For the 21 years of our oldest daughters’ life, we have been contemplating the issue of our kids’ relationship with their grandparents. You see, our kids have grown up far away from their grandparents most of their life, but their relationships with one side of the family is stronger that with the other side.
We wondered about it many times. At first, we thought it was just the difference between the characters of the grandparents. We thought my side of the family was just warmer and more caring while Gals’ family could not manage the long distance relationship as well. We thought up cultural and personal attitude differences as the cause for the difference in their effort to stay in touch with our kids.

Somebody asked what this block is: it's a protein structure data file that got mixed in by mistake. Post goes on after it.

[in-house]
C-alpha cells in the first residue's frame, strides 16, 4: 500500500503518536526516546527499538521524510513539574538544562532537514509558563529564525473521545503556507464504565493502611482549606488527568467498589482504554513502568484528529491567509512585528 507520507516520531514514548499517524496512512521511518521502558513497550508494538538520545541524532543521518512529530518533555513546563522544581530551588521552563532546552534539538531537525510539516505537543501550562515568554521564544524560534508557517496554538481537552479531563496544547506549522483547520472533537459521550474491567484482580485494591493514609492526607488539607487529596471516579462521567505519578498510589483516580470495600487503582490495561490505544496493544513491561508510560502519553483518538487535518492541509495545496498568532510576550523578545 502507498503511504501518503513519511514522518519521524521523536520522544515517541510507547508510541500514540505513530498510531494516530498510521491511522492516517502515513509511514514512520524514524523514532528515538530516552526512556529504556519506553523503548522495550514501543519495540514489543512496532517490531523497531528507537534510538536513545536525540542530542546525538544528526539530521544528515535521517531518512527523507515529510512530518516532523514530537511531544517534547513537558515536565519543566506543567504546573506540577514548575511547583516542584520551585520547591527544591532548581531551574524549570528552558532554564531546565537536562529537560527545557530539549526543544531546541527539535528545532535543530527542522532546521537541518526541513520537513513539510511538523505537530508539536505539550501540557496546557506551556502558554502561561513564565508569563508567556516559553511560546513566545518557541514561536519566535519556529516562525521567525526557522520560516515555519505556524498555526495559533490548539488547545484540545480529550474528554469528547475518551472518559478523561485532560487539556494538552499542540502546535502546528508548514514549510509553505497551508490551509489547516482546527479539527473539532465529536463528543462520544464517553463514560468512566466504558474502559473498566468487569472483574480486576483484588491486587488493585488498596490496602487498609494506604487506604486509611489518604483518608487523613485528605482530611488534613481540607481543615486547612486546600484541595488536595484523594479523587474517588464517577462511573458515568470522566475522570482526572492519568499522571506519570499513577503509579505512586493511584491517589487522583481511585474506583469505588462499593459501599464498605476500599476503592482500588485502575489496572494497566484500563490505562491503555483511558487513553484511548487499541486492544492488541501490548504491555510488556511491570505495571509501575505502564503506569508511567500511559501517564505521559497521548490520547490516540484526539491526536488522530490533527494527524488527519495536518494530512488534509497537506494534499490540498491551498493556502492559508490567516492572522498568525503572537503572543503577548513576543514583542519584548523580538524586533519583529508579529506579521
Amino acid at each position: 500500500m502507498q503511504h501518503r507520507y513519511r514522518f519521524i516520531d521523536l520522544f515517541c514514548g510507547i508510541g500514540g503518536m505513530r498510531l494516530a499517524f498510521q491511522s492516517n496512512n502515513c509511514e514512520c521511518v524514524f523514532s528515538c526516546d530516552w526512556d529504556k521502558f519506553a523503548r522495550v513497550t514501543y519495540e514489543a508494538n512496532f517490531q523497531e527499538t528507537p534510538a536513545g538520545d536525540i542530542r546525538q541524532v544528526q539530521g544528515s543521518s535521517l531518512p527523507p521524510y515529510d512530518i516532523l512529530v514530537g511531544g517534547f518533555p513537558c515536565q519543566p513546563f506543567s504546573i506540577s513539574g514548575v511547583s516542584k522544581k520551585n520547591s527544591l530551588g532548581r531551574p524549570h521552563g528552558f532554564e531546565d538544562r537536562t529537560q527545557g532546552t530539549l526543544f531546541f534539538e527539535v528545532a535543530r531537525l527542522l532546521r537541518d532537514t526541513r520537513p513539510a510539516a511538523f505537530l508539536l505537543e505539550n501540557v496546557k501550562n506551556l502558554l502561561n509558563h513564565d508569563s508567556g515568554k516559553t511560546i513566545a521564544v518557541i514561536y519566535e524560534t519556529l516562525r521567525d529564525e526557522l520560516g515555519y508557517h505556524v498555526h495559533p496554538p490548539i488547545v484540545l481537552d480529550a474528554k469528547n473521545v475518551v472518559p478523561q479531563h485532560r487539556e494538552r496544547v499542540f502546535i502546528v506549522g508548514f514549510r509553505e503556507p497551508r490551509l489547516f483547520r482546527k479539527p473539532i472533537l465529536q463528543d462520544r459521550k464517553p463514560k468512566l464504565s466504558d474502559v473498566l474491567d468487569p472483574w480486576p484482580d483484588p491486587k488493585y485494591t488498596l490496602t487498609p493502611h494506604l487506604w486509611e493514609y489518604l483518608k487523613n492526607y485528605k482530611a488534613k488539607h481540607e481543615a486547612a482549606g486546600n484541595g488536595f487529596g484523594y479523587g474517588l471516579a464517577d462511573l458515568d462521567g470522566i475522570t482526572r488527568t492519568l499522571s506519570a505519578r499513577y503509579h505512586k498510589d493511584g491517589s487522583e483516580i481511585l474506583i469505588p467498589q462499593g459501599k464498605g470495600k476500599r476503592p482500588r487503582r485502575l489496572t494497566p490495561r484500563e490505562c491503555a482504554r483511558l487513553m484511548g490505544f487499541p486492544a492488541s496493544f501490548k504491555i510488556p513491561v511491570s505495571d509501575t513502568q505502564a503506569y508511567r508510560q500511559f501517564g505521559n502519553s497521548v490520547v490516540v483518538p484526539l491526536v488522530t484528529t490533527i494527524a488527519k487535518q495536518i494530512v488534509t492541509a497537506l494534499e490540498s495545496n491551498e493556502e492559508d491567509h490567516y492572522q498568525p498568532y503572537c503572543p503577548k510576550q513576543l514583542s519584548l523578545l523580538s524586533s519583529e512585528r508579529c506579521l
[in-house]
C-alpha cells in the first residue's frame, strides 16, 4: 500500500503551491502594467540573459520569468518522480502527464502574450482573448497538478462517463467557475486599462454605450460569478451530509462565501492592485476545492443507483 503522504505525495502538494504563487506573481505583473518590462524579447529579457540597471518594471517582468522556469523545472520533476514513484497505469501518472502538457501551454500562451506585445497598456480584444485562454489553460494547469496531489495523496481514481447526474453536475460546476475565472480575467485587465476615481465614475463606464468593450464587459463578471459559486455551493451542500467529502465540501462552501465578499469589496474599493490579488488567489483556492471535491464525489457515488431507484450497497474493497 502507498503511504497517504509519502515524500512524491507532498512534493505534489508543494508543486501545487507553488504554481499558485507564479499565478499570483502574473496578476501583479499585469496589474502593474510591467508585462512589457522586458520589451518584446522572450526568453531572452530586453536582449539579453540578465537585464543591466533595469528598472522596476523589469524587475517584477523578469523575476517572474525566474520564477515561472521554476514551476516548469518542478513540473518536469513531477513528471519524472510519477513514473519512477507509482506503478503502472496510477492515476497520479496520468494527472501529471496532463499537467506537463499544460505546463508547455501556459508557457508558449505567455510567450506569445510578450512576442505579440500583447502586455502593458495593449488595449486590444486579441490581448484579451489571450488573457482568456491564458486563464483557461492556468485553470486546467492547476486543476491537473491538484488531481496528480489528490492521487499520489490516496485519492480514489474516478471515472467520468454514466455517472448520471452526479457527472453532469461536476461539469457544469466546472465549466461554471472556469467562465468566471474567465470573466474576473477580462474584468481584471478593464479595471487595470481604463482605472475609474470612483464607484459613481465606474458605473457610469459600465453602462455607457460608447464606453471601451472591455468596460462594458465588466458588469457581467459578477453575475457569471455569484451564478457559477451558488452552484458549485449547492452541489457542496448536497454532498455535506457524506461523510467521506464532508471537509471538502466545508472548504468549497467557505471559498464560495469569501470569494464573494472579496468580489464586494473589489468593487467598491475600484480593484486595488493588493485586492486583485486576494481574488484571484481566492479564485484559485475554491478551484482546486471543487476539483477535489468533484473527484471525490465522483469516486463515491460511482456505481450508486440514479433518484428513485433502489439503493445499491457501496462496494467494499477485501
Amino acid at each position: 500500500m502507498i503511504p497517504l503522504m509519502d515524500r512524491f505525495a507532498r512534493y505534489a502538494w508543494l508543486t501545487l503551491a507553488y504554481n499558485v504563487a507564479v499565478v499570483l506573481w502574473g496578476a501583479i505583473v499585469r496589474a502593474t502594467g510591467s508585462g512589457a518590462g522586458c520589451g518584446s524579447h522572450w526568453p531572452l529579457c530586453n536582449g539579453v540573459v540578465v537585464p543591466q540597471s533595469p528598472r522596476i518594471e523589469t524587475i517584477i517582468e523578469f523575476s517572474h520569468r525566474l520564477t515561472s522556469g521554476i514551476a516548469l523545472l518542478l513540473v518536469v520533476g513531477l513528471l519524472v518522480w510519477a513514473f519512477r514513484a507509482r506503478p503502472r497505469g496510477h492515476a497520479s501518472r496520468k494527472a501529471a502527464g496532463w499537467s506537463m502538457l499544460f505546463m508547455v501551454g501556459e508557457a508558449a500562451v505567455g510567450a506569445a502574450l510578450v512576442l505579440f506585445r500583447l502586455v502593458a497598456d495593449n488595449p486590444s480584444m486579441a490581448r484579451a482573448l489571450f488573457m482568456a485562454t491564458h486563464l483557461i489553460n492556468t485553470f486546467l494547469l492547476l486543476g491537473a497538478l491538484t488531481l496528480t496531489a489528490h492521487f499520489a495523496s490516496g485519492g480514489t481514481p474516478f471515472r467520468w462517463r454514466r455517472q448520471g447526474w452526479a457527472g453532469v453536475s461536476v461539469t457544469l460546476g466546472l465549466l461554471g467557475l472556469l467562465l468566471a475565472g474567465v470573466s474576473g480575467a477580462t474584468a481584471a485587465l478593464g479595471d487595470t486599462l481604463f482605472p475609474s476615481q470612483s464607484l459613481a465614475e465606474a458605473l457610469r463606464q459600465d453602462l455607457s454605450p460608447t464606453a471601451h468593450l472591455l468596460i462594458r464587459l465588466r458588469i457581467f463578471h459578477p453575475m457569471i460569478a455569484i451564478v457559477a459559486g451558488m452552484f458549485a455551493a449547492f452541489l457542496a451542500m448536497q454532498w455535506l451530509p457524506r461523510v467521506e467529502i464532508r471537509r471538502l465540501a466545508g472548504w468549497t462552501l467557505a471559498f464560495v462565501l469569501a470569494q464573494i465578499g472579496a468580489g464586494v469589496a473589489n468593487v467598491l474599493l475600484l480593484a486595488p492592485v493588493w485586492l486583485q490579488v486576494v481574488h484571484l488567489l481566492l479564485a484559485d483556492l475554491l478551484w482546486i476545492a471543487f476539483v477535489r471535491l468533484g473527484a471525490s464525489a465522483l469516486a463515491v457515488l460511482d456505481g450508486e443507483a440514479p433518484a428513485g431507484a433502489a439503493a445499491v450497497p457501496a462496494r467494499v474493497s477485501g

To be honest, I do not think the explanations we gave ourselves helped us overcome the hurt that my parents made lots of effort to stay in contact while Gal’s parents, especially his dad, remained distant. Even overseas visits were problematic. While staying the nights at Gal’s parents was much easier because they had a bigger, more comfortable house, we ended up staying at my parent’s house which was crowded and messy. It was hard to explain, especially because we could never solve the mystery of my brother joining his wife’s “tribe” or Gal’s sisters having much closer relationships with his parents.